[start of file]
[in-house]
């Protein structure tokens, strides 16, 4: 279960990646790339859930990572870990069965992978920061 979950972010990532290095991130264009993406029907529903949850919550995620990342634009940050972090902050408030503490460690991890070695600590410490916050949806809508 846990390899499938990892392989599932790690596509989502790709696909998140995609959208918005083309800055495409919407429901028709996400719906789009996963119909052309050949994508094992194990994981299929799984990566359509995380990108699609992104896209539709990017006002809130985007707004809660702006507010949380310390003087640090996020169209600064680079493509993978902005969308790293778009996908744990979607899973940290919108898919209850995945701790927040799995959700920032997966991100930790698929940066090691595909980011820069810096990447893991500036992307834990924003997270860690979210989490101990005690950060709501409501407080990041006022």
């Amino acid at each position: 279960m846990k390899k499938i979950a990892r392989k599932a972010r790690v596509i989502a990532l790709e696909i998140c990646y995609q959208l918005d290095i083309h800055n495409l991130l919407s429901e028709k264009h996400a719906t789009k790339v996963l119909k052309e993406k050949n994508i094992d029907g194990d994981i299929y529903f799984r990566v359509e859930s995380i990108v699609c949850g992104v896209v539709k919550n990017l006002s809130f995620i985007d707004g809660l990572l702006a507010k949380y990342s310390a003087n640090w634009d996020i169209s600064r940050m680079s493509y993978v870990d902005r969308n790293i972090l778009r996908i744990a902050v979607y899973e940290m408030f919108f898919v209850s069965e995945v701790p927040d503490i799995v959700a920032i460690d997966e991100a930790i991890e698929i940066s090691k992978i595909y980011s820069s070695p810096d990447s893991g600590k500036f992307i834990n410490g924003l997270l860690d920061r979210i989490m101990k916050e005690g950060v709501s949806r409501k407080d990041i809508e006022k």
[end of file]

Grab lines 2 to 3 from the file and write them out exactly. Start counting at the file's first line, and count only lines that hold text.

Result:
């Protein structure tokens, strides 16, 4: 279960990646790339859930990572870990069965992978920061 979950972010990532290095991130264009993406029907529903949850919550995620990342634009940050972090902050408030503490460690991890070695600590410490916050949806809508 846990390899499938990892392989599932790690596509989502790709696909998140995609959208918005083309800055495409919407429901028709996400719906789009996963119909052309050949994508094992194990994981299929799984990566359509995380990108699609992104896209539709990017006002809130985007707004809660702006507010949380310390003087640090996020169209600064680079493509993978902005969308790293778009996908744990979607899973940290919108898919209850995945701790927040799995959700920032997966991100930790698929940066090691595909980011820069810096990447893991500036992307834990924003997270860690979210989490101990005690950060709501409501407080990041006022």
């Amino acid at each position: 279960m846990k390899k499938i979950a990892r392989k599932a972010r790690v596509i989502a990532l790709e696909i998140c990646y995609q959208l918005d290095i083309h800055n495409l991130l919407s429901e028709k264009h996400a719906t789009k790339v996963l119909k052309e993406k050949n994508i094992d029907g194990d994981i299929y529903f799984r990566v359509e859930s995380i990108v699609c949850g992104v896209v539709k919550n990017l006002s809130f995620i985007d707004g809660l990572l702006a507010k949380y990342s310390a003087n640090w634009d996020i169209s600064r940050m680079s493509y993978v870990d902005r969308n790293i972090l778009r996908i744990a902050v979607y899973e940290m408030f919108f898919v209850s069965e995945v701790p927040d503490i799995v959700a920032i460690d997966e991100a930790i991890e698929i940066s090691k992978i595909y980011s820069s070695p810096d990447s893991g600590k500036f992307i834990n410490g924003l997270l860690d920061r979210i989490m101990k916050e005690g950060v709501s949806r409501k407080d990041i809508e006022k």